Lindsey Hilsum in the New Statesman
An estimated 2.5 million people of Chinese descent live in Burma; several ethnic groups straddle the 2,000-kilometre border dividing the two countries. Believing the junta’s inflexibility to be inherently unstable, the Chinese government has tried to persuade the generals to come to some accommodation with the political opposition and rebellious ethnic fighters. Chinese officials have met opposition leaders in Kunming, on the Chinese side of the border, and in June they facilitated a meeting between US and Burmese government representatives. The current upheaval may have stymied that initiative, but according to the Burma specialist Larry Jagan, Beijing had hoped the contacts could herald a process similar to the six-party talks that have brought North Korean and US negotiators together.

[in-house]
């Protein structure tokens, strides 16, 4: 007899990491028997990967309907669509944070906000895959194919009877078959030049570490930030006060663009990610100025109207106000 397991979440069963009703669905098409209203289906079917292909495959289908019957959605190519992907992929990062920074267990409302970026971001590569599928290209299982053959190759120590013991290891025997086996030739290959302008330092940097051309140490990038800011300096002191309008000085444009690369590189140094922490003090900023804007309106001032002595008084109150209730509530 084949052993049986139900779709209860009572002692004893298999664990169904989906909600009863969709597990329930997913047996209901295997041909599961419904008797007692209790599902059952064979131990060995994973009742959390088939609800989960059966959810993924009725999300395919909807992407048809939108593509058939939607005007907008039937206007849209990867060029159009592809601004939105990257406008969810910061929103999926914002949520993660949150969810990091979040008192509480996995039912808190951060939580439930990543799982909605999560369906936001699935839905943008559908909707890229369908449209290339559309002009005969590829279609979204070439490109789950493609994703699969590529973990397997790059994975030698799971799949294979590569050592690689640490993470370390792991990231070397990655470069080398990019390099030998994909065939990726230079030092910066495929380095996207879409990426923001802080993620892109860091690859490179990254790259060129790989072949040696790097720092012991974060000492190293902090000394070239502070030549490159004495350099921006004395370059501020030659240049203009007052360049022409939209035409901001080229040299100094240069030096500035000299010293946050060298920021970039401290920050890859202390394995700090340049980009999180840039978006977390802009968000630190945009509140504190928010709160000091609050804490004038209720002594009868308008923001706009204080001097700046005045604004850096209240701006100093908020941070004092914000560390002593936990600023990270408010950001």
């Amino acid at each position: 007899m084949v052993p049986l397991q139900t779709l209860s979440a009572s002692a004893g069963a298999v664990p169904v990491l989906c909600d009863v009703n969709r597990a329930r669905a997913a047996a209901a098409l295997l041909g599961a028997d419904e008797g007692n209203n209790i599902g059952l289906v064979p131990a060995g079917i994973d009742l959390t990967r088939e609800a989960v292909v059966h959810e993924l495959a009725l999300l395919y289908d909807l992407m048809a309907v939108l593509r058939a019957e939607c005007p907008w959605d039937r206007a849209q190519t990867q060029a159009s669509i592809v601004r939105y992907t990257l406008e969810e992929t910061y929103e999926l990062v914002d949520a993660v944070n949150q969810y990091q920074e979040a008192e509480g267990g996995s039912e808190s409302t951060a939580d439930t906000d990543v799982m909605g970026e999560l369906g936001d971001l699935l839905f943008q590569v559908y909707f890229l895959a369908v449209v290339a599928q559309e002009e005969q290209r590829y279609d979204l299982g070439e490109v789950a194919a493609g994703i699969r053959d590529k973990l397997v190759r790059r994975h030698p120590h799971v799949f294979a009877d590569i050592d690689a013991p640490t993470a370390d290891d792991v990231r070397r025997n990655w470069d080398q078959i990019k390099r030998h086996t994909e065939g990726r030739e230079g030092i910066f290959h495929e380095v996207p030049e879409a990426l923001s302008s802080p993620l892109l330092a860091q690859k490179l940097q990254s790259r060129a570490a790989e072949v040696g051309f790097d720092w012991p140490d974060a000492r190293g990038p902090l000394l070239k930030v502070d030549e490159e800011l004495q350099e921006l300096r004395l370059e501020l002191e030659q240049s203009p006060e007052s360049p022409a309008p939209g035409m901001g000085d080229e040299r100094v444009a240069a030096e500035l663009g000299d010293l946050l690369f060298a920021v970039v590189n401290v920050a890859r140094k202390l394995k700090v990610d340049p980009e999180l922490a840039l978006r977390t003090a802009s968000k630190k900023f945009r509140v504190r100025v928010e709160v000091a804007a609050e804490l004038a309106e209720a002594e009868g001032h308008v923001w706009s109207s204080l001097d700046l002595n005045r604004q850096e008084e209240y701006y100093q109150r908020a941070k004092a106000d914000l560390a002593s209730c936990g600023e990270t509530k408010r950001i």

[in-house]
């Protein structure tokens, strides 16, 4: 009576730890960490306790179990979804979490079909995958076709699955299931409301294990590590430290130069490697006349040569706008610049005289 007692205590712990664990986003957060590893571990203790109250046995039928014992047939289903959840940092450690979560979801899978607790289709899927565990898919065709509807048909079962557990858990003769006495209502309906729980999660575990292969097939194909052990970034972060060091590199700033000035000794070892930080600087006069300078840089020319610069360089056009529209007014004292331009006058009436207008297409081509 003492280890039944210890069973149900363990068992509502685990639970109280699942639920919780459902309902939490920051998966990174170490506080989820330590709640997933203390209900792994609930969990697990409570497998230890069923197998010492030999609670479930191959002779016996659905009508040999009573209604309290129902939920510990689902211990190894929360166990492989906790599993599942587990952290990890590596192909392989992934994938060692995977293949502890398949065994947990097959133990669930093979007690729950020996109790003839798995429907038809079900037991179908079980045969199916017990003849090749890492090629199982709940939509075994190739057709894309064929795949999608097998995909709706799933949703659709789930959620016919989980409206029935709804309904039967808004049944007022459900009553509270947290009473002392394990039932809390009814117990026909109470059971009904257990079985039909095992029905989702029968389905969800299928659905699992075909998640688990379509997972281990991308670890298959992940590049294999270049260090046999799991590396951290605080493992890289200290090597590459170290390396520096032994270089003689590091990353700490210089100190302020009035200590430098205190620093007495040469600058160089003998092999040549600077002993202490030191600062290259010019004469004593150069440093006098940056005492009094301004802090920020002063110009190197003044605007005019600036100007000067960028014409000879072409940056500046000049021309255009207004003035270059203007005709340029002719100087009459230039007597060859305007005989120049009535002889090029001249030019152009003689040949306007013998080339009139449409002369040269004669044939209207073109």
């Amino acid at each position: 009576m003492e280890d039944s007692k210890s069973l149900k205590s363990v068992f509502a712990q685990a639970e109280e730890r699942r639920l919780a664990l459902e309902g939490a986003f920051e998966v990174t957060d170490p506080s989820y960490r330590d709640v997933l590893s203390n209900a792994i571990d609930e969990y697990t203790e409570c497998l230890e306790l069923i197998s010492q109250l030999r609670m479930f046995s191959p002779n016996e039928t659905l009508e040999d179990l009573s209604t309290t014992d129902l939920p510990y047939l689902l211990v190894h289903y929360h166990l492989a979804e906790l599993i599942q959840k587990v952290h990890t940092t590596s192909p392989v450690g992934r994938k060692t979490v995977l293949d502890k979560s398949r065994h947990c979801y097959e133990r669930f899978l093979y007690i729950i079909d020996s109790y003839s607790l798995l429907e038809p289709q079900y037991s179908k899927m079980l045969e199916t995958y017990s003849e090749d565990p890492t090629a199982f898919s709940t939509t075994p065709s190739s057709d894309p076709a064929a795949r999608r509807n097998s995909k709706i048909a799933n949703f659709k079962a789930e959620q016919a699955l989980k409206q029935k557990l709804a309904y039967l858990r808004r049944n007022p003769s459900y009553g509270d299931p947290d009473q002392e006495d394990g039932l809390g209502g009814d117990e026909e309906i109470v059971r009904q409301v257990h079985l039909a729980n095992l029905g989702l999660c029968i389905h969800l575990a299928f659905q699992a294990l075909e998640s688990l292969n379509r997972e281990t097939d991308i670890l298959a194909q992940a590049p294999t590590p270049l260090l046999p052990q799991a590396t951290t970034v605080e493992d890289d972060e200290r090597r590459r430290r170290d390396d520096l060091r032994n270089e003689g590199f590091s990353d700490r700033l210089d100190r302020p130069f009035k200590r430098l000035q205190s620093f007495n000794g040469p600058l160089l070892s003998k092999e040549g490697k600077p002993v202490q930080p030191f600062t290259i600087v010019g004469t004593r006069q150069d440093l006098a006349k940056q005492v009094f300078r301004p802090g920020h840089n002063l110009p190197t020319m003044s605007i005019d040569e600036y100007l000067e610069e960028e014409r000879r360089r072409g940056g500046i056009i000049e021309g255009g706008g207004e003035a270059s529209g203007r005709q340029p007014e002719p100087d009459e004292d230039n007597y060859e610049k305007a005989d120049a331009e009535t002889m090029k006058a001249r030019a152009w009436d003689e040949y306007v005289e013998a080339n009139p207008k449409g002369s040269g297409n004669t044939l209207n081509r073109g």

Western leaders dream of a Burma reinvented in their image – with a little lustre from association with the revered opposition leader Aung San Suu Kyi rubbing off on them. But China is still ruled by the Communist Party that shot and mowed down protesters in Tiananmen Square in 1989, and which suppresses Buddhist monks in Tibet.
Authoritarian capitalism, not liberal democracy, has made China successful. The Beijing government’s ideal would be for the Burmese generals to allow limited political participation, so that stability could be assured and China’s supply of timber, gemstones, oil and natural gas guaranteed.